• Focus remains on individualizing and registering all plots
      • Government has informally renounced initial size restrictions on buying, selling and dividing land
    • Despite this change, the goal of consolidating land to realize economies of scale remains
    • Shift from OLL to National Agricultural Policy as a means to achieve these goals
    • Agriculture policy focused on mandatory Regional Crop Specialization
    Results
  • 9. Regional Crop Specialization Programme (RCSP) Valley cleared and re-planted with maize (Rwaza Sector Musanze District)
  • 10. Results & Discussion Tenure Insecurity
    • Farmers unable or unwilling to follow planting directives are fined & threatened with eviction
    • 2. Complete loss of control over private land. All decisions regarding land use & management made by government
    • 3. RCSP undermines any potential incentives to invest in privately held land
    Land used to have a mixture of Peanuts, Sweet Potatoes and Sorghum. Now can only grow Cassava
  • 11. Food Insecurity Results & Discussion Crops ripped up for terracing
    • 4 ways regional crop specialization
    • undermines household food security:
    • Crops destroyed in preparation for terraces required by OLL & RCSP
    • 2. Government has failed to deliver the only seeds farmers are permitted to plant
    • Increased exposure to risk and decreased access to nutrients (little proof economies of scale are feasible in Rwanda)
    • 4. Subsistence farmers purposefully ignored regarding selection of regional crops
  • 12. Results & Discussion Regional Differences The methods of implementing the OLL & RCSP have divided rural Rwanda into distinct regions according to relative stage in the transformation process.
    • In areas yet to be reached:
    • - Significant support for government
    • intervention
    • - Farmers positive about registration
    • and access to cheap fertilizers
    • In areas that have completed initial
    • registration & consolidation:
    • - Number of families left in search of
    • alternate land
    • - Increases in food theft and conflict
    • over holdings
    • - Significant anger amongst rural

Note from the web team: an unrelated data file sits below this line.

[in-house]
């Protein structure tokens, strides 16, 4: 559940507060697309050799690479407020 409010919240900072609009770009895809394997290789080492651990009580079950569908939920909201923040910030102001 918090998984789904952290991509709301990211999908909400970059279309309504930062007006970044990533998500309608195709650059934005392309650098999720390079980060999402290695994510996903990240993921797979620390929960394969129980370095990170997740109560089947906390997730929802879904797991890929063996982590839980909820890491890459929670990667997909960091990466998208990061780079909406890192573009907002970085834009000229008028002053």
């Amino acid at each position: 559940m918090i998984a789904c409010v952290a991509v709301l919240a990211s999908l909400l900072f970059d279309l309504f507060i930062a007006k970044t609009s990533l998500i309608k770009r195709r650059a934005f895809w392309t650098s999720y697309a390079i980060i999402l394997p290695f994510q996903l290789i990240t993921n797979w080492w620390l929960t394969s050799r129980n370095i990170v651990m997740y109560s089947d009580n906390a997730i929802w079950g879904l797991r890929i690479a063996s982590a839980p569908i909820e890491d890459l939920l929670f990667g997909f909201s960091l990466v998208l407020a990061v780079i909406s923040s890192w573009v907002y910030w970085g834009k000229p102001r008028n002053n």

• households
    • - Precipitated some acts of resistance
    Unplanted terraces
  • 13. Moving Forward Lessons Learned
    • Increased penetration and sustainability through decreases in the speed and aggressive application of land policies
    • 2. Unrealistic expectations on land administrators lead to uneven application of policies
    • 3. Need to ensure that policies do not outpace supporting requirements (e.g. seed & fertilizer delivery)
  • 14. Moving Forward Lessons Learned (Cont.)
    • Provide households with specific information on how and when land laws will be applied
    • 5. Incorporate subsistence farmers and landless peasants into the formation and application of policy
    • Acknowledge and incorporate the livelihood preferences and practices of subsistence farmers
  • 15. Moving Forward Conclusion
    • RCSP has replaced OLL as the primary means of realizing large-scale land tenure change
    • Government is reforming land tenure through restrictive agricultural policies
    • Despite the need for reform, the aggressive goals, scale and methods of implementing land reform pose a significant threat to rural livelihoods
    • Shift from the Organic Land Law to Regional Crop Specialization undermines tenure & food security throughout rural Rwanda
    • Forceful implementation and continued marginalization of vulnerable groups undermines stability & the government’s long-term development framework
  • 16. Land Power and Peace: Land tenure systems and the formalization agenda in post-genocide Rwanda Matthew F. Pritchard CAPRi International Workshop McGill University 29/06/2010